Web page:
A tribunal has held in Allette v Scarsdale Grange Nursing Home Ltd that the employer was entitled to dismiss a care assistant who refused to be vaccinated. Although this constituted a contravention of her human rights, it was justified in the particular circumstances of the case when balanced against the pressing social need of reducing the health and safety risk to the home’s residents during the coronavirus (COVID-19) pandemic.
Ms Allette was a care assistant in the Scarsdale Grange Nursing Home (SGNH), a small, family firm run by a husband and wife team, Mr and Mrs McDonagh. In December 2020, the home planned to start vaccinating staff but had to postpone it after being hit by an outbreak of coronavirus (COVID-19). This resulted in 33 staff, including Ms Allette, and 22 residents contracting the illness, as well as a number of deaths. The programme was therefore rescheduled for January 2021.
During a telephone conversation on 12 January with Mr McDonagh, Ms Allette became aware for the first time that the vaccination programme was, in fact, mandatory. She said she did not want to have it because it had not been tested sufficiently and she could not be sure it was safe. Mr McDonagh explained to her that if she refused to have it, she would be suspended and disciplined.
Although there was no contractual term requiring her to have the COVID-19 or any other vaccine, the home’s misconduct rules stated that “no action is to be taken by you which could threaten the health or safety of yourself, other employees, residents or members of the public”.
At the subsequent disciplinary hearing on 28 January 2021, Ms Allette said for the first time that it would be contrary to her Rastafarian beliefs to have the vaccine. As she had not previously mentioned this, Mr McDonagh was disinclined to believe her, and he summarily dismissed her for refusing to follow a reasonable management instruction.
Ms Allette brought claims for unfair and wrongful dismissal and that her rights under Article 8 (respect for private and family life) of the Human Rights Act 1998 had been unjustifiably interfered with.
The tribunal held that the circumstances of her dismissal, namely the requirement to have the vaccination unless she had a reasonable excuse, engaged her Article 8 right to private life. Although she could choose not to have the vaccine, she would lose her job if she did.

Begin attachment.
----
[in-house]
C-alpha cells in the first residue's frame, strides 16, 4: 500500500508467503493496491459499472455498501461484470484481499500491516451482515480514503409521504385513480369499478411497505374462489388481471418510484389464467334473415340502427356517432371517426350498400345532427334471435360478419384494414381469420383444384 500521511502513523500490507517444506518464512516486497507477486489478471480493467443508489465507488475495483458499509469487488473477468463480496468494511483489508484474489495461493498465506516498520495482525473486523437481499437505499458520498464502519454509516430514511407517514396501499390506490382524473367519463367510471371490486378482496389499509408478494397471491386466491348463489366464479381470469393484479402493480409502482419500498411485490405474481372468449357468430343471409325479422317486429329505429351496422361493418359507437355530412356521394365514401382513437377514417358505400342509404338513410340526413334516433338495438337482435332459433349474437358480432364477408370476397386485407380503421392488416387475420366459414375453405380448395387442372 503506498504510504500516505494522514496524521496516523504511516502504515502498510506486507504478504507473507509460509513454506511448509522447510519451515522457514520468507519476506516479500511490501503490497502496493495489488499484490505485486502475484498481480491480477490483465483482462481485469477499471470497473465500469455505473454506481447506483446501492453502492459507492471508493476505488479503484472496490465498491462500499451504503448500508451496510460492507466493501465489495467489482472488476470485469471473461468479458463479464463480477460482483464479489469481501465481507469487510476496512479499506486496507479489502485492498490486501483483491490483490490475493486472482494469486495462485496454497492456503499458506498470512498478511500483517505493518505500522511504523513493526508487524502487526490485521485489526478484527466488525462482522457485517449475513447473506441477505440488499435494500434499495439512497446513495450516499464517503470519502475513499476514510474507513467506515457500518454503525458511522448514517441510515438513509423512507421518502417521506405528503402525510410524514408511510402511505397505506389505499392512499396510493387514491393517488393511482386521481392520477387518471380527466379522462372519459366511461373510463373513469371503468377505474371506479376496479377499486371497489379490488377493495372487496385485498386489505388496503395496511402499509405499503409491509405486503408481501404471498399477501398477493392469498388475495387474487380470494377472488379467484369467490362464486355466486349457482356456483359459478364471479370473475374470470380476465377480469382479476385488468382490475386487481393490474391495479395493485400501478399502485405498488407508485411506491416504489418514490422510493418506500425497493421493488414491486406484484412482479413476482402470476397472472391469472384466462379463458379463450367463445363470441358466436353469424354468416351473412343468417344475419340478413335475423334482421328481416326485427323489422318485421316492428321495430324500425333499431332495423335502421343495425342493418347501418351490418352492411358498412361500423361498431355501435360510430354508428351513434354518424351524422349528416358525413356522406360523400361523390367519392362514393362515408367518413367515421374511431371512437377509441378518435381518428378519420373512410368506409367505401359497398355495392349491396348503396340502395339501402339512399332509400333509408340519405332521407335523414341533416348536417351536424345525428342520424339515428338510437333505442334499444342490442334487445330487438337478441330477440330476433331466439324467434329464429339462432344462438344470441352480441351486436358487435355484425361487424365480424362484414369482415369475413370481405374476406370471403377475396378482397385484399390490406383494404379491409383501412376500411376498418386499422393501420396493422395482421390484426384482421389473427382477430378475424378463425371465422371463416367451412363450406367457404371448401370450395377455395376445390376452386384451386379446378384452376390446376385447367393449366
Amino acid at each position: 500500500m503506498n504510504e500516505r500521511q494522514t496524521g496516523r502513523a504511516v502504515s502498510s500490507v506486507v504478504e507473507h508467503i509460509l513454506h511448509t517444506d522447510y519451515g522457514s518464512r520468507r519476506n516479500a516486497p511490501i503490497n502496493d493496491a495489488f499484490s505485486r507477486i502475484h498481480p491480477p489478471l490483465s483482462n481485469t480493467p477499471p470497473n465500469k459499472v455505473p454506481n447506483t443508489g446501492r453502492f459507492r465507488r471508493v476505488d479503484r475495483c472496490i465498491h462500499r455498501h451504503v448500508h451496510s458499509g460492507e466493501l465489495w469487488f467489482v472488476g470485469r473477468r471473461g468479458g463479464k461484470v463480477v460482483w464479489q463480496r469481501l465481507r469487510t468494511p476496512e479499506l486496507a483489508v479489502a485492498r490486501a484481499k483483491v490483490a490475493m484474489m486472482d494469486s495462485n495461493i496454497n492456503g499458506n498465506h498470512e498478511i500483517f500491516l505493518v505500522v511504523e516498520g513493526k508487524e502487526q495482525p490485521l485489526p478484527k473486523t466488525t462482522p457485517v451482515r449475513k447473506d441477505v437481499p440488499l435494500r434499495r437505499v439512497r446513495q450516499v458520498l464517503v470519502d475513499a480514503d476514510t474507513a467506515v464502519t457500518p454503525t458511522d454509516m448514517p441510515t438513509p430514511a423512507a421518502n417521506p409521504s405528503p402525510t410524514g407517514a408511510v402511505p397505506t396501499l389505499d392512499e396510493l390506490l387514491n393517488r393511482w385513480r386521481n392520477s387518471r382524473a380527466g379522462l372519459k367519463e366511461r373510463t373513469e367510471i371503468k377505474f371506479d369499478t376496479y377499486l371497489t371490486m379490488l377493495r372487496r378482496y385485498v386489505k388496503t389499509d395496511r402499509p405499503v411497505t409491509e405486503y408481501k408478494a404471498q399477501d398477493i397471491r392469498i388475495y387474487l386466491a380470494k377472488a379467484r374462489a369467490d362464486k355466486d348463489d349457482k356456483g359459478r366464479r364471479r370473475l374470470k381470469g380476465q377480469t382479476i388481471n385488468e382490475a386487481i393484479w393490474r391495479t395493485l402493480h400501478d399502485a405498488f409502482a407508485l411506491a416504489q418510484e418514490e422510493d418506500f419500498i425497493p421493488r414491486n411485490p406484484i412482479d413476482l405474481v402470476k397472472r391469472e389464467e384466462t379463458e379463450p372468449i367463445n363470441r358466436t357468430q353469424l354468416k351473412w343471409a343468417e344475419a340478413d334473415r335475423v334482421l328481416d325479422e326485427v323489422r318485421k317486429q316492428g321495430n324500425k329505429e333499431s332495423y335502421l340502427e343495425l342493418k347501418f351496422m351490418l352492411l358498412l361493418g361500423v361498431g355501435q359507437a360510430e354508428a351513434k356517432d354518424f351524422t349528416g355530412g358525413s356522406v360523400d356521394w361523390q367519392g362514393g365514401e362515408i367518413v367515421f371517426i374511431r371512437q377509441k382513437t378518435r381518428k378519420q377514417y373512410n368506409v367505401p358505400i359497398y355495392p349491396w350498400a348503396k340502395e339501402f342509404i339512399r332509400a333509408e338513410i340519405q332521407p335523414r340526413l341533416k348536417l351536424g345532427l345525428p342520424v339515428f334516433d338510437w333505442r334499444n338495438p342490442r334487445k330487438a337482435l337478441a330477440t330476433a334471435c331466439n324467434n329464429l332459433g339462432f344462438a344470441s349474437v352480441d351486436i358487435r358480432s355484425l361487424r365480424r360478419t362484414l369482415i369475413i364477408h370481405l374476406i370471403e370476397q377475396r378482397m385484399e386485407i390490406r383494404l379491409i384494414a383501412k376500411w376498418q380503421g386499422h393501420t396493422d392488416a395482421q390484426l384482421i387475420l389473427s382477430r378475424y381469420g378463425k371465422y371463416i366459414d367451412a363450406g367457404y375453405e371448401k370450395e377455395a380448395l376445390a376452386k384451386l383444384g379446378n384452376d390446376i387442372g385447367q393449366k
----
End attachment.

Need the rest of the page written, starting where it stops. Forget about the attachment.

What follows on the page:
Next, the tribunal considered whether dismissal for failing to have the vaccine was justified, considering the rights and freedoms of fellow employees and members of the public under the European Convention on Human Rights. It found the instruction to be vaccinated had the legitimate aim of protecting the health and safety of residents, staff, and visitors to the home during the pandemic. Taking into account the circumstances at that time in early 2021, the history of outbreaks in nursing homes (and in the home itself), the tribunal found there was a pressing social need to reduce the risk to residents and as such interference with Ms Allette’s private life was justified. There were no other less draconian means of achieving the aim. In particular, there was no other alternative position for her, and it was not an option to put her on furlough.
Rejecting the claim of unfair dismissal, the tribunal found that Mr McDonagh genuinely believed that Ms Allette had been guilty of misconduct. He did not believe that the real reason for her refusal was connected with any religious belief, but rather it was due to her scepticism about the vaccine itself.
Finding that the employer had sought to persuade Ms Allette of the vaccine’s safety by referring her to government guidance from Public Health England, and in light of the circumstances at the home (including the recent deaths), the tribunal found that the decision to dismiss for refusing to follow the management instruction to have the vaccine was within the range of reasonable responses.
The tribunal also rejected her complaint of wrongful dismissal. Having found that the requirement to have the vaccination was a reasonable management instruction, the tribunal found her refusal in the circumstances of this case amounted to a repudiatory breach of her contract of employment. Her employer was therefore entitled to summarily dismiss her.
This case, although the first tribunal decision of which we are aware, to consider a case of dismissal for refusing the COVID-19 vaccine, is particular to its facts and was at a time when the pandemic was at its height during another national lockdown. The tribunal made it clear that it was not making a rule that dismissal for refusing a vaccine would always amount to gross misconduct or that dismissal would always be fair, as that would depend on the particular circumstances of the case.